(RNS) — Here’s the deal.
Joe Biden, devout Catholic that he is, accepts his church’s teaching that life begins at conception but would not impose that teaching on anyone else. That’s what he said during his vice-presidential debate with Paul Ryan in 2012, and nothing on the record suggests that he’s changed his mind since.
Moreover, running for president in 2019, he abandoned his long-standing support for the so-called Hyde Amendment, which bars federal funding for abortions under Medicaid. “I can’t justify leaving millions of women without access to the care they need and the ability to constitute — exercise their constitutionally protected right,” he said.
A couple of days after he became president, the White House issued a statement that laid out his pro-choice bona fides:
The Biden-Harris Administration is committed to codifying Roe v. Wade and appointing judges that respect foundational precedents like Roe. We are also committed to ensuring that we work to eliminate maternal and infant health disparities, increase access to contraception, and support families economically so that all parents can raise their families with dignity. This commitment extends to our critical work on health outcomes around the world.
So can a Catholic politician in good faith square the circle of being pro-life personally and pro-choice as a matter of public policy?
The fullest, most sophisticated affirmative answer is the notable speech given by the late Mario Cuomo at Notre Dame in 1984. Like Biden, the then-governor of New York declared his acceptance of Catholic doctrine and said he wouldn’t impose it on others even as he lamented the acceptance of abortion by many Americans, including many Catholics.
“I believe that legal interdicting of abortion by either the federal government or the individual states is not a plausible possibility and even if it could be obtained, it wouldn’t work,” Cuomo said.
At the end of the day, he continued, “the question whether to engage the political system in a struggle to have it adopt certain articles of our belief as part of public morality, is not a matter of doctrine: it is a matter of prudential political judgment.”
Prudential judgment is an idea with magisterial authority in Catholic moral teaching. In his Summa Theologiae, Thomas Aquinas draws on Aristotle to distinguish individual, domestic, and political “species” of prudence, the last of which is concerned with determining the best means to achieve the common good. Necessarily, Aquinas writes, such means are “of manifold variety according to the variety of persons and affairs.”
Sen. Tim Kaine offers a good contemporary example of political prudence based on separating private belief from public action. Running for governor of Virginia in 2005 — the year the American Catholic bishops issued a call for ending the death penalty — Kaine made clear that his lifelong opposition to it had been shaped by his Catholic faith but said he would not use his office to prevent the state from conducting executions. And he didn’t — although he did veto bills that would have expanded the death penalty in the state.
Last month, Kaine introduced a bicameral bill in Congress to prohibit the federal death penalty and a week ago took to the pages of the Washington Post to applaud Virginia’s recent repeal of its death penalty as giving hope “that work for justice is not in vain.”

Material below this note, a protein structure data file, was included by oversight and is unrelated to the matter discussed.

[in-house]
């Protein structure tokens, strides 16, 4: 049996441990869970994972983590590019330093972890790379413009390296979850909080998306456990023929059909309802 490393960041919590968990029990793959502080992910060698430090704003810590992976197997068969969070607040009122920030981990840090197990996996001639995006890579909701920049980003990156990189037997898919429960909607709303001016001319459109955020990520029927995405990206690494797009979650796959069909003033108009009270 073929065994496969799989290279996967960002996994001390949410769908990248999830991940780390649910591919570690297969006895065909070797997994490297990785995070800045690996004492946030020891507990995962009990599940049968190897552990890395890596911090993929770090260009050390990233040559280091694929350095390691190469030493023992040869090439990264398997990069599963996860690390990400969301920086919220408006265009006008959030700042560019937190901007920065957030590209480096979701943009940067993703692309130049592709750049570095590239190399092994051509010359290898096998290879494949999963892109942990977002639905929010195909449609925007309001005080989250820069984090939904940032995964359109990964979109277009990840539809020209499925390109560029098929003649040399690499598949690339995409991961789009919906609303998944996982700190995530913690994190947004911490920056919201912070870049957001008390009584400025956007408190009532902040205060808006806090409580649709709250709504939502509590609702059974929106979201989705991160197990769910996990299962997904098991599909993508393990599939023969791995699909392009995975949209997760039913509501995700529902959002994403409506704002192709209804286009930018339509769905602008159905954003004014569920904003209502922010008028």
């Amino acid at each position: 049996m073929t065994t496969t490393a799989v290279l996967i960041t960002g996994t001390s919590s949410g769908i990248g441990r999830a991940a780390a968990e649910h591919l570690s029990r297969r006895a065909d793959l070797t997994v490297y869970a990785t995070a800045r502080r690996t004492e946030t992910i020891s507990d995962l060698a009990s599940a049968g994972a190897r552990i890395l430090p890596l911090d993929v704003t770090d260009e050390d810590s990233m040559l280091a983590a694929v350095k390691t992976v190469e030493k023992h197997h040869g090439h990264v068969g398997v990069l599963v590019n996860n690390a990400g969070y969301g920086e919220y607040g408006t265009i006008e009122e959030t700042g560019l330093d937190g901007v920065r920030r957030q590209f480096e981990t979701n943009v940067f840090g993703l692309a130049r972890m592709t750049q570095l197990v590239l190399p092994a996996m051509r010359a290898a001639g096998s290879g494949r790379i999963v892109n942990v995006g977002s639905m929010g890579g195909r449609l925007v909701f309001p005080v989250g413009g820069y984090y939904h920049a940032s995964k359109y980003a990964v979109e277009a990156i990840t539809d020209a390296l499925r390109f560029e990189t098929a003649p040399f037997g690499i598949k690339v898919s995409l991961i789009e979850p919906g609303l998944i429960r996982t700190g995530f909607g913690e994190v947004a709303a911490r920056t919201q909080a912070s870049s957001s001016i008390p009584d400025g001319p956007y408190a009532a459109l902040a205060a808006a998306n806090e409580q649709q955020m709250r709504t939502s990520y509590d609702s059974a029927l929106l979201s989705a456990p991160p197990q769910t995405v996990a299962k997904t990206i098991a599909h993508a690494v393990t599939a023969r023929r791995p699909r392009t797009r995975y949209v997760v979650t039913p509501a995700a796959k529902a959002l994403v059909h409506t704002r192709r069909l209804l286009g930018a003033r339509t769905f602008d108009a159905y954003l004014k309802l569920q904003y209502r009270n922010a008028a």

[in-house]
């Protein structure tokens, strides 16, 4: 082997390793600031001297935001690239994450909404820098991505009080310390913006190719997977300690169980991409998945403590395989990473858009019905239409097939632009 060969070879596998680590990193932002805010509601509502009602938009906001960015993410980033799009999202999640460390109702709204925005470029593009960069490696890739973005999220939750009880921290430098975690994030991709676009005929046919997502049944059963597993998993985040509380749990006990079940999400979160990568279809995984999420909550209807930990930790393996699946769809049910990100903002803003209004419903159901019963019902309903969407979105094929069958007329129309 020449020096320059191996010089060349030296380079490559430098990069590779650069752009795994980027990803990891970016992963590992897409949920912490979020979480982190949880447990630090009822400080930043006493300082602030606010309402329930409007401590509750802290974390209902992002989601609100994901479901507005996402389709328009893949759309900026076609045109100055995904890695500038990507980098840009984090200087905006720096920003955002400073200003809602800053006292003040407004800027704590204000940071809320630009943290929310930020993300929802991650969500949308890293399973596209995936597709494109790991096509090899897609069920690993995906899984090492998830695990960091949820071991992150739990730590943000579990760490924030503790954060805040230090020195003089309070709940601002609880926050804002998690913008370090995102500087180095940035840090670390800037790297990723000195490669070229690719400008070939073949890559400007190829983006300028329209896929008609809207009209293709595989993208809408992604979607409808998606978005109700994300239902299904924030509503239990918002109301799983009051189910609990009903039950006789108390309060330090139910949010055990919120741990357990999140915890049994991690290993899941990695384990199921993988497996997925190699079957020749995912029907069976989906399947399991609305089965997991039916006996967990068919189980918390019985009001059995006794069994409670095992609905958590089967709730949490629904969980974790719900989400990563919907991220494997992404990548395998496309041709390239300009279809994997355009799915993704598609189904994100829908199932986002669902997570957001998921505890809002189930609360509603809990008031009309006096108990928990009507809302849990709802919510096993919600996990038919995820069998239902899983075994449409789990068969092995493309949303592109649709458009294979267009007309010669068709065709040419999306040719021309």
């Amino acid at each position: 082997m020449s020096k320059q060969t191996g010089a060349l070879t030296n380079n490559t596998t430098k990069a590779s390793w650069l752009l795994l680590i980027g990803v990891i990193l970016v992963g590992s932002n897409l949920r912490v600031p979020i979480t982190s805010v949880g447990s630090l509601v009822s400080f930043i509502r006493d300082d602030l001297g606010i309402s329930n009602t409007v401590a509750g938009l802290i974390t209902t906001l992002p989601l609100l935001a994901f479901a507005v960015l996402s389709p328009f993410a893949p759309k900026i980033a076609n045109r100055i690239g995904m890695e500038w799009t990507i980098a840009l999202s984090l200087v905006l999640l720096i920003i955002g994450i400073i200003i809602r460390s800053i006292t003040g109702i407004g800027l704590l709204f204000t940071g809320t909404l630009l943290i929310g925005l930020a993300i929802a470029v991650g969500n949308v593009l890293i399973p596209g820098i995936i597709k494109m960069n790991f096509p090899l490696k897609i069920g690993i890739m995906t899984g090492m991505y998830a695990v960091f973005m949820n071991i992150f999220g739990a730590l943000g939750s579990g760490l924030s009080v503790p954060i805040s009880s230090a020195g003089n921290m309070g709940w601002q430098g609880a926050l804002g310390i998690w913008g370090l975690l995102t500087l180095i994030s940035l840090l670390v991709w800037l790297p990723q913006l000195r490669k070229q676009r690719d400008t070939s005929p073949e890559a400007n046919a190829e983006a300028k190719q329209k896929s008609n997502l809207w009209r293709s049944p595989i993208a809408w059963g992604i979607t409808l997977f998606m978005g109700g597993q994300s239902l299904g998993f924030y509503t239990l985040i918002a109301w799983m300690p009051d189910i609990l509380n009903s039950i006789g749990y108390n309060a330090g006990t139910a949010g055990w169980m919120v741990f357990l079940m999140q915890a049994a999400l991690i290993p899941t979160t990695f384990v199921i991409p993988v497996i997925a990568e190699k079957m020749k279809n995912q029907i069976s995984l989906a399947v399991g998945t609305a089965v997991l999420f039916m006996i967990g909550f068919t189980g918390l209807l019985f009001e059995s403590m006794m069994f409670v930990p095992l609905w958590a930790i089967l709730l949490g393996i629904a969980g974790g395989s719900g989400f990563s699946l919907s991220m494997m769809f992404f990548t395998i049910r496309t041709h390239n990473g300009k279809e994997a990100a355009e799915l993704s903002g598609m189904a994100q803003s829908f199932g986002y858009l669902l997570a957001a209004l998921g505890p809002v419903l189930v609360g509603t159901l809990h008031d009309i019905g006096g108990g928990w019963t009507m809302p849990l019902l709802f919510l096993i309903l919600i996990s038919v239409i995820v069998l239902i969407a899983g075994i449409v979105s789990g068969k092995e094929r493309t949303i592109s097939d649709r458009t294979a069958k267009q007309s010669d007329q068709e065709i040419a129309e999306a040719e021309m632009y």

By contrast, there’s no reason to think that prominent conservative Catholic William Barr was exercising comparable prudential judgment when he began scheduling federal executions for the first time in years during his last months as President Trump’s attorney general. On the contrary, he seems to have acted out of his own longstanding belief in the death penalty, willfully thumbing his nose at Pope Francis’ 2018 determination that it is “inadmissible.”
In response, Bishop Frank Dewane of the Diocese of Venice (Florida) and chairman of the bishops’ Committee on Domestic Justice and Human Development, didn’t so much as mention Barr’s name in issuing a statement declaring himself “deeply concerned” that the Justice Department was starting executions again and urging that “Federal officials” take the bishops’ teaching against the death penalty “into consideration.”
That was a far cry from the agita that Biden has occasioned, including comments by a few prelates that he should be denied Communion and that he isn’t a real Catholic. After the election, Los Angeles Archbishop José Gomez formed a working group to address the president-elect’s position on abortion rights (disbanding it three months later).
Designated by the bishops as their “preeminent” political priority, abortion is of course a much bigger Catholic deal than the death penalty. Although the Bible has nothing direct to say about it, the church has opposed the practice since its earliest days.
But that doesn’t rule out prudential judgment as the way to address it. What else keeps the bishops from advocating criminal penalties for women who obtain abortions or from pushing, as they once did, for a constitutional ban?
In fact, the U.S. abortion rate has been in decline since 1981 and is now below where it was when the Supreme Court handed down Roe in 1973. The evidence is that the decline has little to do with state restrictions on abortion and that it has been greater under pro-choice Democratic presidents than pro-life Republicans.
I’d guess that when it comes to abortion Biden is more like Kaine than Barr on the death penalty: He’d like to see it go away.
But Biden is not the intellectual that Mario Cuomo was, and making the case that being pro-choice is the better pro-life path will put him crossways with the abortion rights advocacy wing of the Democratic Party, which no longer tolerates the kind of wishful pro-life position Cuomo once voiced.
Nevertheless, he ought to consider it.